More and more I see how I have come to ground. I use the phrase “I come to the ground the ground comes to me” as my tag line because I want to stand on the ground, and like all humans my future will call me to burrow into it when I die. I don’t want to soar, but I want to know what the earth has to tell me–the earth meaning all of it–the dirt, the horses, the chickens, the dogs, the cat. I’ve imagined soaring, climbing on top of Orion’s shoulders and lifted high enough to be terrified. It’s why I’m sometimes afraid to ride Tessie, because I’ve felt that kind of power, that can lift you out of control, into a flat out race across the ground, but it’s that very power that she offers me, as a light draft horse, with a thick neck, and willingness to move forward. Her power is her gift and I have been afraid of it.
It’s been a few years since I rode Tessie at Everbold farms, a place that offered community some twenty years ago when I was newly married, and new to a region that treats you like an outsider if you’re not related, and even if you are. When I first boarded Beau Ty my Arab Quarterhorse there, I was welcomed. Some of the people I befriended then are still friends today. I remember how I felt like I found Christ in a stable yet again with the hospitality Leslie Young offered. I returned a year after I bought Tessie and found this same community and good help with my quiet but green horse. My trainer left and I got busy with trail riding.
I’ve been welcome to ride at Everbold but a resistance set up in me that has been part fear, part inertia, part not wanting to impose, and I suppose part not believing the invitation ride in a place with good footing and a small community of horse lovers. I also remembered well the stuff Tessie did that scared me, the crow hop that didn’t unseat me, the shy that was a near about face, when we were just walking, and the final trail ride where I felt her power and had to breathe, breathe through it. What would I do if she did this while I was there? What if I came off? What if I was just plain in the way?
Sometimes I think we are offered gifts we aren’t able to receive. I’m not sure why, though I think this may be human nature. After all Adam and Eve wanted more than the garden offered them when they chose the knowledge of good and evil. Maybe it’s because staying put in a routine is too comfortable. I’ve been reminded of a summer I spent at Crown Point doing archeology and how I wanted to cross the Bridge to Vermont for a long jog along the opposite shore of the lake, but I was afraid, until finally, I pushed past that hesitation and trotted past the toll booth and over the arch, ignoring the traffic into Vermont. I trotted into the stillness of the corn fields and the sounds of August, the quiet.
I think of the perfume commercial where Julia Roberts or a look alike walks through a crowd, and everyone turns to look at her. She walks up to a wall, touches it. The wall melts and a beautiful city appears. There’s an old truth in that commercial–that another beautiful world, a city–The City of God?– is just outside a wall, and the right touch will dissolve it.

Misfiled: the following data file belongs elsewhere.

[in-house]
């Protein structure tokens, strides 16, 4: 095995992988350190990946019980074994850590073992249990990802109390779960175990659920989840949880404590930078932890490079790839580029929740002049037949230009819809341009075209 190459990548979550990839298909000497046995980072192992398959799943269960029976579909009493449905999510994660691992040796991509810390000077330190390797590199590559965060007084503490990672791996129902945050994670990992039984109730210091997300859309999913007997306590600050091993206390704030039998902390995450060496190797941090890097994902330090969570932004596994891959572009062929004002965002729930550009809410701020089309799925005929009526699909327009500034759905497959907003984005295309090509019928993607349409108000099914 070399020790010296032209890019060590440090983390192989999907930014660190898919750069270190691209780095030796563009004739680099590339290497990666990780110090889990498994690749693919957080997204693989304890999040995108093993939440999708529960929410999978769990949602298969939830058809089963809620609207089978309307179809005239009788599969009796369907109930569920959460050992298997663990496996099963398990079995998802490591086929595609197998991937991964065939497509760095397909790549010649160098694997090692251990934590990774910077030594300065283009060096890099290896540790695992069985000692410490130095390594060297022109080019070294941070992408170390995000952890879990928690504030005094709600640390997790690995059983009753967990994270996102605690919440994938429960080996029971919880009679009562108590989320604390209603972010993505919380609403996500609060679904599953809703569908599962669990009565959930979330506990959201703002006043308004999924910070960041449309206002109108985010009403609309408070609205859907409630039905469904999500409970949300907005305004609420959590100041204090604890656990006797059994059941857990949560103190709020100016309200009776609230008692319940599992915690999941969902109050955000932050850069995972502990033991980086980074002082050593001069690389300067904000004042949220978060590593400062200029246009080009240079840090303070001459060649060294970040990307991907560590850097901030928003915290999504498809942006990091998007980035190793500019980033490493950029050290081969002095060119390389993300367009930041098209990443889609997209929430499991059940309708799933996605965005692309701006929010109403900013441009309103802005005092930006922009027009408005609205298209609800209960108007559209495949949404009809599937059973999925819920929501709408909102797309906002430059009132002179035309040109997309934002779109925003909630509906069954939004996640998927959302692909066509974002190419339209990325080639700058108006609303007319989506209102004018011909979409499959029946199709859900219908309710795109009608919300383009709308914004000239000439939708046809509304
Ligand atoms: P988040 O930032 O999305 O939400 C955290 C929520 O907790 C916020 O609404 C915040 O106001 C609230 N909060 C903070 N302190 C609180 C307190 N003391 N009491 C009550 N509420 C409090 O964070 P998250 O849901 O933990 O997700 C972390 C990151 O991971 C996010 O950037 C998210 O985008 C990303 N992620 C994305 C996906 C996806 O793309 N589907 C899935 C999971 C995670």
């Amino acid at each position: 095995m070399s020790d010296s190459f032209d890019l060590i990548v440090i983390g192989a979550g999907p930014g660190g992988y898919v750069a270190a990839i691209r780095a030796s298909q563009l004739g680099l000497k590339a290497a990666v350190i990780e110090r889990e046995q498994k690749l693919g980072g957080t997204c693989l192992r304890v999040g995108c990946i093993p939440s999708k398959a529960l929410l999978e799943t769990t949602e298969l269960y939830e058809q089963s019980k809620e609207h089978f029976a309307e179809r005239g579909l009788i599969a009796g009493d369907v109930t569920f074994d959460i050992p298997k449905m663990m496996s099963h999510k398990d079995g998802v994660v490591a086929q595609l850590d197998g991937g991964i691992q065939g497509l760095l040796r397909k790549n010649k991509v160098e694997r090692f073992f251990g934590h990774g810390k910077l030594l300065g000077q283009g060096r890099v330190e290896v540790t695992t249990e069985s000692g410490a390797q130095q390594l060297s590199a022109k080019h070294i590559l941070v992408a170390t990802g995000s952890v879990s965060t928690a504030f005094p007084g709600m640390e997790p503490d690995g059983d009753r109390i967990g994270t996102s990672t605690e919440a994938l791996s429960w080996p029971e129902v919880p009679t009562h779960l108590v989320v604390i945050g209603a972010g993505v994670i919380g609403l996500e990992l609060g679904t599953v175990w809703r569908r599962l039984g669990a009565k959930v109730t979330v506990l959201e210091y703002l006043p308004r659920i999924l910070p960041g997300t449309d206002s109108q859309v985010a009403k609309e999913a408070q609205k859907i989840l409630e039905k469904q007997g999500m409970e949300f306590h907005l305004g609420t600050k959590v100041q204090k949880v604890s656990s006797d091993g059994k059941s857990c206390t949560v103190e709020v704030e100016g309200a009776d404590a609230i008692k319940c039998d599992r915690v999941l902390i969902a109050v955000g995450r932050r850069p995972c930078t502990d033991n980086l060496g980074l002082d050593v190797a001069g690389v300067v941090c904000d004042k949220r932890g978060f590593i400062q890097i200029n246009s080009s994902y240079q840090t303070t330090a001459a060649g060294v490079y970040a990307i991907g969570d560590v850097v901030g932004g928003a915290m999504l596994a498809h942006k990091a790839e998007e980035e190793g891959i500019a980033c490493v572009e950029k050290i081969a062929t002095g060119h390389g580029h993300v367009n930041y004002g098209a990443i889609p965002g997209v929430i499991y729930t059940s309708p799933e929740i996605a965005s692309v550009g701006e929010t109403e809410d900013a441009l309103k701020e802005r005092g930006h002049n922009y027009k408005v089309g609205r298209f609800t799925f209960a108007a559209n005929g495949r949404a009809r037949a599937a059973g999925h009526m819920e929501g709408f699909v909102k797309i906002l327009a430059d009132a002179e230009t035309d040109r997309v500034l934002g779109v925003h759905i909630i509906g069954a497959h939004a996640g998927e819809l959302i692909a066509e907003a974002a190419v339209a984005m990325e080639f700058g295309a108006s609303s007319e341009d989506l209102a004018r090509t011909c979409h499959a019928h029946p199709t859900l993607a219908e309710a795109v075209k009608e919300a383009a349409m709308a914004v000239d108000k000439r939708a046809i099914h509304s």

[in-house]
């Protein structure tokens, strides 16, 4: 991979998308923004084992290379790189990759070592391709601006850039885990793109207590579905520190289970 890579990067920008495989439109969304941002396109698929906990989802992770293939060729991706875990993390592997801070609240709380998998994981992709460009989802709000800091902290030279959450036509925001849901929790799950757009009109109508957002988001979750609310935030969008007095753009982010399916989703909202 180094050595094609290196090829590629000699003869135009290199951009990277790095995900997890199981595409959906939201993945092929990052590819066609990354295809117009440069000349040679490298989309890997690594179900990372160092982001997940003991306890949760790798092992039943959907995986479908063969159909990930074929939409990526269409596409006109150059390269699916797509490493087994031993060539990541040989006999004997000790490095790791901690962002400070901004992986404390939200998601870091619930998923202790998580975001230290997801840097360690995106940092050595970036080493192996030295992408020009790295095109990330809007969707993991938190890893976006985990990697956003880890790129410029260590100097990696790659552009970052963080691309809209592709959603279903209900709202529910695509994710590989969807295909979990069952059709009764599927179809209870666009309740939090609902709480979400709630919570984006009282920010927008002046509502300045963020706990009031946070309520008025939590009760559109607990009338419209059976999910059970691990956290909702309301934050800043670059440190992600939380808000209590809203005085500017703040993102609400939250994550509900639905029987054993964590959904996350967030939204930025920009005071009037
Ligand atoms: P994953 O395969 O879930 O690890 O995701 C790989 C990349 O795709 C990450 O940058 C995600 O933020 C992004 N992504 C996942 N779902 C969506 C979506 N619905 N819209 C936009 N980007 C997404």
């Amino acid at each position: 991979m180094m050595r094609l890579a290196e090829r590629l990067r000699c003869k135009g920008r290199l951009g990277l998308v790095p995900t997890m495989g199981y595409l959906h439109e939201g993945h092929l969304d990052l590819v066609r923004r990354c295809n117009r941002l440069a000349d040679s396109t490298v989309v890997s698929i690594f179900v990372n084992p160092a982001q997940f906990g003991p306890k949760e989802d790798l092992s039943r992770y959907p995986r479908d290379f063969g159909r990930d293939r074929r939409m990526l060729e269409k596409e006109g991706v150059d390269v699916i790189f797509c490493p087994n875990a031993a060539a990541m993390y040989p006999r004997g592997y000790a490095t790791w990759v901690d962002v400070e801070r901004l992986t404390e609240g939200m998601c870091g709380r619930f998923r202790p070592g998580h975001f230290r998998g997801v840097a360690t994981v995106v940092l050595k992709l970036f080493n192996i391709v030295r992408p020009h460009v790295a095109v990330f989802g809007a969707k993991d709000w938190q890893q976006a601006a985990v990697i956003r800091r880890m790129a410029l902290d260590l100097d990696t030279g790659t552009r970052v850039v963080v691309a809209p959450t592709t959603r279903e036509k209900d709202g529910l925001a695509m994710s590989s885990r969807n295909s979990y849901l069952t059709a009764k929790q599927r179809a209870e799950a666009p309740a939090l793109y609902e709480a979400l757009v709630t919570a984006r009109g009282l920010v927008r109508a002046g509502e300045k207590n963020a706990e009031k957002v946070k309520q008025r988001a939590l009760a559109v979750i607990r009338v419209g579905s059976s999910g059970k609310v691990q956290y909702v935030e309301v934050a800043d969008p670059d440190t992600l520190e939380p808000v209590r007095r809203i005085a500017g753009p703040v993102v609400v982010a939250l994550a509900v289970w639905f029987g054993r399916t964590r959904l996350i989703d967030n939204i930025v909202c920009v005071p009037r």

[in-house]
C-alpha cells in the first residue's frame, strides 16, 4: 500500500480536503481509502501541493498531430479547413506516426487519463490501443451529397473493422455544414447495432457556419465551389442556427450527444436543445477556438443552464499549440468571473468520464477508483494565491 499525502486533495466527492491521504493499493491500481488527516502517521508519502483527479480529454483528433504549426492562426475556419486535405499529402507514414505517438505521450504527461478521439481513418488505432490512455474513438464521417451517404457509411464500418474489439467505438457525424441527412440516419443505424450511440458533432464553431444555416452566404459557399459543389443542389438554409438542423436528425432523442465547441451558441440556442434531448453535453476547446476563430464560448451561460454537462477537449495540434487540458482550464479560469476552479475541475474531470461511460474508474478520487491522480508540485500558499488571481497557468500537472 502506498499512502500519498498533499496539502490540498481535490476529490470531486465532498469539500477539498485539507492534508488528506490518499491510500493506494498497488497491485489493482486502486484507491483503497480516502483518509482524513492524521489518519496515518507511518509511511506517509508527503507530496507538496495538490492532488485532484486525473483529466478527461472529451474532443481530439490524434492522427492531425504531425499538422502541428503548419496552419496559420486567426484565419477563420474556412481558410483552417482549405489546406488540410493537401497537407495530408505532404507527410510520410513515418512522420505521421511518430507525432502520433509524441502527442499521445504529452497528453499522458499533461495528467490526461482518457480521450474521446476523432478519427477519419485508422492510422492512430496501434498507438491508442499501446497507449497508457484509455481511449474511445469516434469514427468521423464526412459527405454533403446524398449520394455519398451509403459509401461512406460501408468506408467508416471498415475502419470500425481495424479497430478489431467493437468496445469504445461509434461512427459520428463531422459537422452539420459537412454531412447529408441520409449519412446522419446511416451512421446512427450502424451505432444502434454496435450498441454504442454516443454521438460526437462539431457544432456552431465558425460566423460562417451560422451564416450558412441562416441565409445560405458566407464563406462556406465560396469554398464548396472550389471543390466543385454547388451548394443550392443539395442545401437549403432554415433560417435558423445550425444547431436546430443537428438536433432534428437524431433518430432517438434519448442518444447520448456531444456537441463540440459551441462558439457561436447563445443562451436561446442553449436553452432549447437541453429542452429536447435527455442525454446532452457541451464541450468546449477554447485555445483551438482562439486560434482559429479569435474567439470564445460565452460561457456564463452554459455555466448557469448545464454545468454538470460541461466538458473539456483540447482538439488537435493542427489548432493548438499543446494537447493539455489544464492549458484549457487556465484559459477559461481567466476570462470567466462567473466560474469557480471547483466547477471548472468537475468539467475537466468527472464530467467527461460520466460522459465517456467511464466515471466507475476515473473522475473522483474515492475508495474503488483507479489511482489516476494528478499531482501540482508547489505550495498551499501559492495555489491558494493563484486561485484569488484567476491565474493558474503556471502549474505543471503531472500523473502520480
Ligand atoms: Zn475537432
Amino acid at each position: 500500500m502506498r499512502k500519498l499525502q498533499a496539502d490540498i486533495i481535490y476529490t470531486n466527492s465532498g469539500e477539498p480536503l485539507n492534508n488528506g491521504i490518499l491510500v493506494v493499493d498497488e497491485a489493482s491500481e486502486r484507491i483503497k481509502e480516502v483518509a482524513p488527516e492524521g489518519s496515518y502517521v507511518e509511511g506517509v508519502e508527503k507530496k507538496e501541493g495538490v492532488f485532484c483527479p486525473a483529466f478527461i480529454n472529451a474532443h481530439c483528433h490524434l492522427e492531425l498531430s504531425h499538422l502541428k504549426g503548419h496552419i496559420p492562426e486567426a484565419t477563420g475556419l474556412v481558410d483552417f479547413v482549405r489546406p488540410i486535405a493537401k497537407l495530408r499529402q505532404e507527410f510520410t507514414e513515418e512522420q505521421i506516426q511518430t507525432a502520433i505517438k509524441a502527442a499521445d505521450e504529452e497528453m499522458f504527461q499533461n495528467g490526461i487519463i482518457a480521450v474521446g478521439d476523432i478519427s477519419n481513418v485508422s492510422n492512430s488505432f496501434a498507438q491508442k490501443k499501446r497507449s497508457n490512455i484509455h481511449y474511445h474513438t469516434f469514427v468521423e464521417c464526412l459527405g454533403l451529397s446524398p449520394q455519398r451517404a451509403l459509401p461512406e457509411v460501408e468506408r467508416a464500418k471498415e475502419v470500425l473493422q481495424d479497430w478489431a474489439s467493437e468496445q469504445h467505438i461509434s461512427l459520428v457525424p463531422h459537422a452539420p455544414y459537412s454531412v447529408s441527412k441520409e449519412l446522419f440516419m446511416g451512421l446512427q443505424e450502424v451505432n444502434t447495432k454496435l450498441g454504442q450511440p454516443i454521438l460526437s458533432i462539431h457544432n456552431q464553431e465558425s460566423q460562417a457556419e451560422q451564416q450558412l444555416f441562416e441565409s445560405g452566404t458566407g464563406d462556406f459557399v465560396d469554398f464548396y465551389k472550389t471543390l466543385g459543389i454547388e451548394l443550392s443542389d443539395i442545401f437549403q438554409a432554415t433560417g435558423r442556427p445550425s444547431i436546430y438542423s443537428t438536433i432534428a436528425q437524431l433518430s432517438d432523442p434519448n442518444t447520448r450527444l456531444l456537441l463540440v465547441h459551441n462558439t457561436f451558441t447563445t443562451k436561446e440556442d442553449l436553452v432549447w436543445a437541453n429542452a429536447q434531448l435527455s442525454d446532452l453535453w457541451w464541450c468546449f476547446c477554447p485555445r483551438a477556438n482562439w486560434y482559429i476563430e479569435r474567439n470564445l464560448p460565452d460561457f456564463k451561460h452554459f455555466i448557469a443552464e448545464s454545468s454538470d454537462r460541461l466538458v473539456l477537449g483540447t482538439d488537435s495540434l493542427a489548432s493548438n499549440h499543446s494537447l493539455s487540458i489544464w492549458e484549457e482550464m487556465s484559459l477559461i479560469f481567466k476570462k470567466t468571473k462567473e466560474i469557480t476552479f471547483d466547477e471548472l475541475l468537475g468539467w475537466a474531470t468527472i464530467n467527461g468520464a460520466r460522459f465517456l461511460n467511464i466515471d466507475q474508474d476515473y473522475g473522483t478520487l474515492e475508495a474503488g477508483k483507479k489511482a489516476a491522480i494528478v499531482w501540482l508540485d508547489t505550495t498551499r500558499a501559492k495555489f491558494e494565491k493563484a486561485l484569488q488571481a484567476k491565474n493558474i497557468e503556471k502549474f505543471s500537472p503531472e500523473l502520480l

Finally I called and made arrangements to ride, after stopping out a couple times and not following through. When I arrived, Greg, who does chores, said I could put Tessie in the corner stall. There were shavings, and a water bucket and hay for her. There was a sign with my name on it and a smiley face.
The trainer, Carol Biesenthal, heard me when I said I was afraid, she’s a good horse, but Tessie does these unexpected things. She walked beside us this first ride back of the season. She said the first thing we have to do is bring back the fun. She looked at Tessie’s neck. “She’s a horse built for light farm work, not dressage. You might need to adjust what you want to do.” I explained that I want to use dressage to make me a better rider and her a better horse. It’s fun to practice stuff.
She walked beside me and taught me one skill with my hands, to ask Tessie to give to the bridle, by sliding the bit in her mouth, to wait it out if she resists and give all the way if she submits. Carol told me not to lose my temper, but to just wait it out, with a half pound more resistance that Tessie was giving. Even with another horse trotting the arena, Tessie stayed calm. And I calmed. She told me to try this walking around the arena before a ride to see how Tessie would be and then to try it when I first get on and she’s standing still.
I felt confident enough to go back the next day and ride in the indoor even though the barn owner and trainers weren’t there. I figured if I didn’t go back right away I wouldn’t. The arena was smooth and quiet. I’d ask Tessie to give to the bridle. She bowed head on the lightest touch. We circled this way and that. It was good to just plain walk, to unlock my back, to breathe, to focus on one thing and practice steering her with my seat and legs. It was good to find peace that had been waiting below my fear and to feel welcome.
There was a sign by Tessie’s stall, with my name on it, and a smiley face.